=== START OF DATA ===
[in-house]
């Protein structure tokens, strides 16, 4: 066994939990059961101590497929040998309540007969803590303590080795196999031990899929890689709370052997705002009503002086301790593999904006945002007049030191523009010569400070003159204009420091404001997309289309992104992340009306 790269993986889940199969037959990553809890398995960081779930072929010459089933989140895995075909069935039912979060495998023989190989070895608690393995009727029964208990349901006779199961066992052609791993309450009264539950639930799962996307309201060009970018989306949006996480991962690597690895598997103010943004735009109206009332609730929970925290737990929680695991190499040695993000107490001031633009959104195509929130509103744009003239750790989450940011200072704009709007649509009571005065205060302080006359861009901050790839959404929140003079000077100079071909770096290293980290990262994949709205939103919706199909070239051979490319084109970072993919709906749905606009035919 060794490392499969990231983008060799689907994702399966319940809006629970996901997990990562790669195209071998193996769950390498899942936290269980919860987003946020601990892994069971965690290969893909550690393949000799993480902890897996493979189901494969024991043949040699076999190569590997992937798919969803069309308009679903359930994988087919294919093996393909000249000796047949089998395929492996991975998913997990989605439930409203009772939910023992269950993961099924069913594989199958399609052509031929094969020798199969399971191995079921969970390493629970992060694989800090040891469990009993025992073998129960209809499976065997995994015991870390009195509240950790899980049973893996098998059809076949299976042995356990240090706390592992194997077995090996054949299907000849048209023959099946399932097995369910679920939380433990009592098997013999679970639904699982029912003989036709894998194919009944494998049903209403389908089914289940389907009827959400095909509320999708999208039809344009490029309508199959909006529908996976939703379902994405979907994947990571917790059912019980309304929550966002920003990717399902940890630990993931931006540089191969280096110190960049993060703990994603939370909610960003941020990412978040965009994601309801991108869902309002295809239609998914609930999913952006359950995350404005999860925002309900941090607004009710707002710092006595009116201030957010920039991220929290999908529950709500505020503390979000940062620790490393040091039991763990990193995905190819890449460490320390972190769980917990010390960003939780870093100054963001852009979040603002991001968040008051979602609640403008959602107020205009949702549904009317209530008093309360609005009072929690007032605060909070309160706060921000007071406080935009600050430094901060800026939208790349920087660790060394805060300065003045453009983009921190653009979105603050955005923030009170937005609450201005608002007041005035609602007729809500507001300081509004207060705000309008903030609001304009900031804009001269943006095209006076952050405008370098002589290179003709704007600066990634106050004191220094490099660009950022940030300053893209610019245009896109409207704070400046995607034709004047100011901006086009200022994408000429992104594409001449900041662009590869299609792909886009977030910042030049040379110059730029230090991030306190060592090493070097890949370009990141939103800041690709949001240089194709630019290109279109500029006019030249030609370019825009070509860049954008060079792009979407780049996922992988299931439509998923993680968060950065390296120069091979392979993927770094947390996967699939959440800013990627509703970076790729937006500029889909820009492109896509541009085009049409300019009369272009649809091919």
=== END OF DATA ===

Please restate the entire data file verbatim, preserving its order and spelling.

[in-house]
């Protein structure tokens, strides 16, 4: 066994939990059961101590497929040998309540007969803590303590080795196999031990899929890689709370052997705002009503002086301790593999904006945002007049030191523009010569400070003159204009420091404001997309289309992104992340009306 790269993986889940199969037959990553809890398995960081779930072929010459089933989140895995075909069935039912979060495998023989190989070895608690393995009727029964208990349901006779199961066992052609791993309450009264539950639930799962996307309201060009970018989306949006996480991962690597690895598997103010943004735009109206009332609730929970925290737990929680695991190499040695993000107490001031633009959104195509929130509103744009003239750790989450940011200072704009709007649509009571005065205060302080006359861009901050790839959404929140003079000077100079071909770096290293980290990262994949709205939103919706199909070239051979490319084109970072993919709906749905606009035919 060794490392499969990231983008060799689907994702399966319940809006629970996901997990990562790669195209071998193996769950390498899942936290269980919860987003946020601990892994069971965690290969893909550690393949000799993480902890897996493979189901494969024991043949040699076999190569590997992937798919969803069309308009679903359930994988087919294919093996393909000249000796047949089998395929492996991975998913997990989605439930409203009772939910023992269950993961099924069913594989199958399609052509031929094969020798199969399971191995079921969970390493629970992060694989800090040891469990009993025992073998129960209809499976065997995994015991870390009195509240950790899980049973893996098998059809076949299976042995356990240090706390592992194997077995090996054949299907000849048209023959099946399932097995369910679920939380433990009592098997013999679970639904699982029912003989036709894998194919009944494998049903209403389908089914289940389907009827959400095909509320999708999208039809344009490029309508199959909006529908996976939703379902994405979907994947990571917790059912019980309304929550966002920003990717399902940890630990993931931006540089191969280096110190960049993060703990994603939370909610960003941020990412978040965009994601309801991108869902309002295809239609998914609930999913952006359950995350404005999860925002309900941090607004009710707002710092006595009116201030957010920039991220929290999908529950709500505020503390979000940062620790490393040091039991763990990193995905190819890449460490320390972190769980917990010390960003939780870093100054963001852009979040603002991001968040008051979602609640403008959602107020205009949702549904009317209530008093309360609005009072929690007032605060909070309160706060921000007071406080935009600050430094901060800026939208790349920087660790060394805060300065003045453009983009921190653009979105603050955005923030009170937005609450201005608002007041005035609602007729809500507001300081509004207060705000309008903030609001304009900031804009001269943006095209006076952050405008370098002589290179003709704007600066990634106050004191220094490099660009950022940030300053893209610019245009896109409207704070400046995607034709004047100011901006086009200022994408000429992104594409001449900041662009590869299609792909886009977030910042030049040379110059730029230090991030306190060592090493070097890949370009990141939103800041690709949001240089194709630019290109279109500029006019030249030609370019825009070509860049954008060079792009979407780049996922992988299931439509998923993680968060950065390296120069091979392979993927770094947390996967699939959440800013990627509703970076790729937006500029889909820009492109896509541009085009049409300019009369272009649809091919």